Show Notes written by Wendy Dickinson, Catalytic Conversation$.
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Case Study: Independent retail store (locally owned & operated). Prior to COVID, 1% of sales online. All classes, events, new merchandise arrivals handled in person through floor displays, sign up sheets, and in person ticket sales. Government recommended shut downs resulting in catastrophic revenue loss.
The owner’s choices were to: ignore the recommendations and reopen, close the store and wait for things to return to normal, or pivot. We saw the fight, flight or freeze impulses of our brains every night on the news, or by word of mouth.
Most owners across the country have made a combination of those choices. Those choices seemed less about science (There wasn’t much data available in the beginning, was there?), and more about an emotional response.
Regardless of whether you believe emotion has any place in business, we know that it plays a role. As the owner or executive, you are called to lead yourself and others through the ideas to get to the results that the business needs to survive. Take a moment and think about how much time, energy, and money you devoted to each of those impulses during the initial phase of COVID.
SHOW OBJECTIVES: THE WHY
Case Study: The owner chose to pivot. This decision was made quickly with the help of the management team, employees and the customers. Their ideas were evaluated, weighed, and then executed. Each experiment was constantly weighed, revised, and then tried again.
KEY ISSUES: Problems You May Encounter:
Case Study: The owner and the team encountered many challenges. The first of which was the necessity of creating an online store. This required a different point of sales system, with a different accountant, which required onboarding new skills. The entire store inventory had to be entered into the new online store. Next, to answer to the reduced revenue from the events and classes, the community needed to become comfortable with the virtual technology. The team from the store had to learn and experiment. Next, they taught their community.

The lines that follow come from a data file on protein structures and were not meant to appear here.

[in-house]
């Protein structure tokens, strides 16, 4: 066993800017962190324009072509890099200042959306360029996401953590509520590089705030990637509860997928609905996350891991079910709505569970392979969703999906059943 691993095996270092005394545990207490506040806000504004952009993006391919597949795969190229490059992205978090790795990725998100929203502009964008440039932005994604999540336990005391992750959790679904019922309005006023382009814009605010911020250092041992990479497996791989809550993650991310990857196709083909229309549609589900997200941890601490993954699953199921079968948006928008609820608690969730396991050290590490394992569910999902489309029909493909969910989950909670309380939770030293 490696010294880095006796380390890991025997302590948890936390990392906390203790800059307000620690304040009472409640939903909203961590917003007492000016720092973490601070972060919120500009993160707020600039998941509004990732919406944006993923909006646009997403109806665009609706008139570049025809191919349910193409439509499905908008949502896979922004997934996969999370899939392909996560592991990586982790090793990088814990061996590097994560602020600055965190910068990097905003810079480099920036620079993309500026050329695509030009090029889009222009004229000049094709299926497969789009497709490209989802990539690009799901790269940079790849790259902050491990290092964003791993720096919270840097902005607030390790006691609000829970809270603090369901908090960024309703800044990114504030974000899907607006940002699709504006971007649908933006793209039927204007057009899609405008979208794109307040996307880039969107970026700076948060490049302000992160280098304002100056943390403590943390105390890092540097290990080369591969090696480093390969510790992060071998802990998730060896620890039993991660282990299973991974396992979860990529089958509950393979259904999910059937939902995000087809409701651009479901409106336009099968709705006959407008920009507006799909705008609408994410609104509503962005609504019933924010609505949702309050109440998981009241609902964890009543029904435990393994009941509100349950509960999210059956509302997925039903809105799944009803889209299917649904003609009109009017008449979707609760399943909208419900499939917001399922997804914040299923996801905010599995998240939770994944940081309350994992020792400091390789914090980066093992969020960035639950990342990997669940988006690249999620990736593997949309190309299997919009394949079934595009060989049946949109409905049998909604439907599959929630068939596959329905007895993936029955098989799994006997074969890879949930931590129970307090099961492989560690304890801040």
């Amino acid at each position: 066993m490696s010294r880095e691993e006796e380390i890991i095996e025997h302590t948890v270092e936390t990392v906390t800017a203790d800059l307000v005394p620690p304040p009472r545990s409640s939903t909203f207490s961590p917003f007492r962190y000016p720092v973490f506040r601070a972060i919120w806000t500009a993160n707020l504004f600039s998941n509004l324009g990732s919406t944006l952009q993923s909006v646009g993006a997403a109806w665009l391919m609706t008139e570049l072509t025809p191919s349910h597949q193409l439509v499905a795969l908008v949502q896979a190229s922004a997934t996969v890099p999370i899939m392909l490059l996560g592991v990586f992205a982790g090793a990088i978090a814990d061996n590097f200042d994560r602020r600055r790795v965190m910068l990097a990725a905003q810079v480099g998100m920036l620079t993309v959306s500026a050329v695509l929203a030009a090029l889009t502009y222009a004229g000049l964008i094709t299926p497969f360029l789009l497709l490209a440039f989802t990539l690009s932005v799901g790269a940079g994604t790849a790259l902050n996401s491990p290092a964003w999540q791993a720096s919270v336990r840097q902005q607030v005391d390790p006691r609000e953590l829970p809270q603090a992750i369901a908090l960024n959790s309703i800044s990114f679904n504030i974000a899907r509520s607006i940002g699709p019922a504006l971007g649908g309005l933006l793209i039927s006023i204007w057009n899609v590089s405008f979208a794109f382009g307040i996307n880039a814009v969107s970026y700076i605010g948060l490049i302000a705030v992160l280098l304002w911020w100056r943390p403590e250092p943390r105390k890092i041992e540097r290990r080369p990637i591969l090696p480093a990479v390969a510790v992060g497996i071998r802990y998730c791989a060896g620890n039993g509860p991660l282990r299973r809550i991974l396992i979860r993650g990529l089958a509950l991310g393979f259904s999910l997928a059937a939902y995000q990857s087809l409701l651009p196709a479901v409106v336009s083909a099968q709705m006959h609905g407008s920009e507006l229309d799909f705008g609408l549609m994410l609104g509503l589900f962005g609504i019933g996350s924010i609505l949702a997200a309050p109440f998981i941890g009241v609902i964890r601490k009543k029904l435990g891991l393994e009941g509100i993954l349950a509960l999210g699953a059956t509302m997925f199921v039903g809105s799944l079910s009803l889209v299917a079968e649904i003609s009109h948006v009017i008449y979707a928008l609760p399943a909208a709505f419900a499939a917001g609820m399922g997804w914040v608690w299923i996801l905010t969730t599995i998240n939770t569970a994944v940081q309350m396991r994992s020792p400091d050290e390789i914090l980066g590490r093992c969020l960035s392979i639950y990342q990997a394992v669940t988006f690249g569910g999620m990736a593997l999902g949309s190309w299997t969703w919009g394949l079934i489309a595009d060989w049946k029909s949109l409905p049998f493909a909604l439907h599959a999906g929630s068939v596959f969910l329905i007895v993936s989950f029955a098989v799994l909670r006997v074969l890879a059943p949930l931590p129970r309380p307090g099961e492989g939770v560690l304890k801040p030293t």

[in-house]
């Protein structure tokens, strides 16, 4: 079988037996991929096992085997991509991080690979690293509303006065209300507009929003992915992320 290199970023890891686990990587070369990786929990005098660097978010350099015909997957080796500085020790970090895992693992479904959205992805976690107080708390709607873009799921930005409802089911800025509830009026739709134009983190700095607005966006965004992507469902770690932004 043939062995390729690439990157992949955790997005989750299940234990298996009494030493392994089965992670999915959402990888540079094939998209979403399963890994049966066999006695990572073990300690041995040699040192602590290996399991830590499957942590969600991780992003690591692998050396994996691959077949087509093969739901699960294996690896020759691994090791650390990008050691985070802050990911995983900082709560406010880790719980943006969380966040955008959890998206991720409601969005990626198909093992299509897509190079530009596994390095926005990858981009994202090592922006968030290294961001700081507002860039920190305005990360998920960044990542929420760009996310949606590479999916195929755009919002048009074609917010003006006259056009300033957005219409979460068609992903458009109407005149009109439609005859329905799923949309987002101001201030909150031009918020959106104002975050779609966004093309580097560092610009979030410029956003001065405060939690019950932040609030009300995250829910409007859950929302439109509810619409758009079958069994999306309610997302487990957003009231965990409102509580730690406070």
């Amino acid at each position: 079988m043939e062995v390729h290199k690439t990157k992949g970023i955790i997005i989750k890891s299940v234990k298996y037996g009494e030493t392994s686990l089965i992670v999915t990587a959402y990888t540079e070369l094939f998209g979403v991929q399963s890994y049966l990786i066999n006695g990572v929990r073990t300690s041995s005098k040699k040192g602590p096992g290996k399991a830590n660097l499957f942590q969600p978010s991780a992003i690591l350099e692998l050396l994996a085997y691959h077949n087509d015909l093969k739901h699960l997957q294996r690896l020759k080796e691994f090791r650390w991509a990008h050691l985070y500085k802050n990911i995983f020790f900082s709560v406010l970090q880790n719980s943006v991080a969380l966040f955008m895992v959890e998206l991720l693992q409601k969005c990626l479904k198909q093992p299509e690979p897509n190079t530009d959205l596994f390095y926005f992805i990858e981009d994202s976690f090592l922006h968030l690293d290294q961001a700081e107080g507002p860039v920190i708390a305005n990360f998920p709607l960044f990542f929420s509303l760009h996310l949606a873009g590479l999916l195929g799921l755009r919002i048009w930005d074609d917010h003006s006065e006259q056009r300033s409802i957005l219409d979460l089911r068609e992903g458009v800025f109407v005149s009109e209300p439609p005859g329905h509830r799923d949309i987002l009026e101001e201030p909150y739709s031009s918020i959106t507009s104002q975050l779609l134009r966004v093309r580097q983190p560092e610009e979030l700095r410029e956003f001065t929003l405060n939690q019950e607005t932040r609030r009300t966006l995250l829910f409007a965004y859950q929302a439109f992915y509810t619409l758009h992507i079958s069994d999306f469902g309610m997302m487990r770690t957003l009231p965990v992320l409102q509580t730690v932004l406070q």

What You Need To Know - THE WHAT:
Case Study: the organizational structure of the store happened to be flat. Each member of the team had a voice in decisions. Each member was cross trained to perform in multiple functions. Every person was aware of the strengths and weaknesses of themselves as well as the other team members. The culture of the store was strong with clearly defined values (customer centric). The strategic objectives were clear - generate revenue and maintain the tight community.
What You Need To Do - THE HOW
Case Study: The store experienced growth on several fronts in 2020: greater geographic reach, more online sales, slight increase in revenue, less inventory “waste”. The efforts of the team to mitigate the impact of COVID was successful. Bonus: The owner increased the overall value of the store by creating systems and processes for generating revenue through innovation and sound decision making. This owner took advantage of the greater connectivity in today’s marketplace.
Though small, this organization “unlocked” their abilities through greater flexibility, purposeful, actionable steps that added to organic growth while creating antifragility. The store can continue indefinitely, meeting every demand for change. The very definition of resilience.
95% of all profit is earned by the top 20% of companies. If you aren’t innovating, chances are your company is dying.
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